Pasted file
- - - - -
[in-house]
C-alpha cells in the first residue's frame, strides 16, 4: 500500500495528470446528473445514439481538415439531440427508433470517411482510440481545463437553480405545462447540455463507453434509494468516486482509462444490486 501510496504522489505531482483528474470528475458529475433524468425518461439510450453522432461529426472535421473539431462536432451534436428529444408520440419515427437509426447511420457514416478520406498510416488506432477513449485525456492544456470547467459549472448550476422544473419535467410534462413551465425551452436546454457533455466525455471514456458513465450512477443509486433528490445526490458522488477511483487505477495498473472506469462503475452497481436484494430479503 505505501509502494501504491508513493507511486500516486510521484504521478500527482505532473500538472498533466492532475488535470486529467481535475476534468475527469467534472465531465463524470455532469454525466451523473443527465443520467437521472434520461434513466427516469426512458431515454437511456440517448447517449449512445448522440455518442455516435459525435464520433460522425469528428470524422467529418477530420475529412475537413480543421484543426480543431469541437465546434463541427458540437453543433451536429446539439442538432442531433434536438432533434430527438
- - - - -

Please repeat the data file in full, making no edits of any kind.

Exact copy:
[in-house]
C-alpha cells in the first residue's frame, strides 16, 4: 500500500495528470446528473445514439481538415439531440427508433470517411482510440481545463437553480405545462447540455463507453434509494468516486482509462444490486 501510496504522489505531482483528474470528475458529475433524468425518461439510450453522432461529426472535421473539431462536432451534436428529444408520440419515427437509426447511420457514416478520406498510416488506432477513449485525456492544456470547467459549472448550476422544473419535467410534462413551465425551452436546454457533455466525455471514456458513465450512477443509486433528490445526490458522488477511483487505477495498473472506469462503475452497481436484494430479503 505505501509502494501504491508513493507511486500516486510521484504521478500527482505532473500538472498533466492532475488535470486529467481535475476534468475527469467534472465531465463524470455532469454525466451523473443527465443520467437521472434520461434513466427516469426512458431515454437511456440517448447517449449512445448522440455518442455516435459525435464520433460522425469528428470524422467529418477530420475529412475537413480543421484543426480543431469541437465546434463541427458540437453543433451536429446539439442538432442531433434536438432533434430527438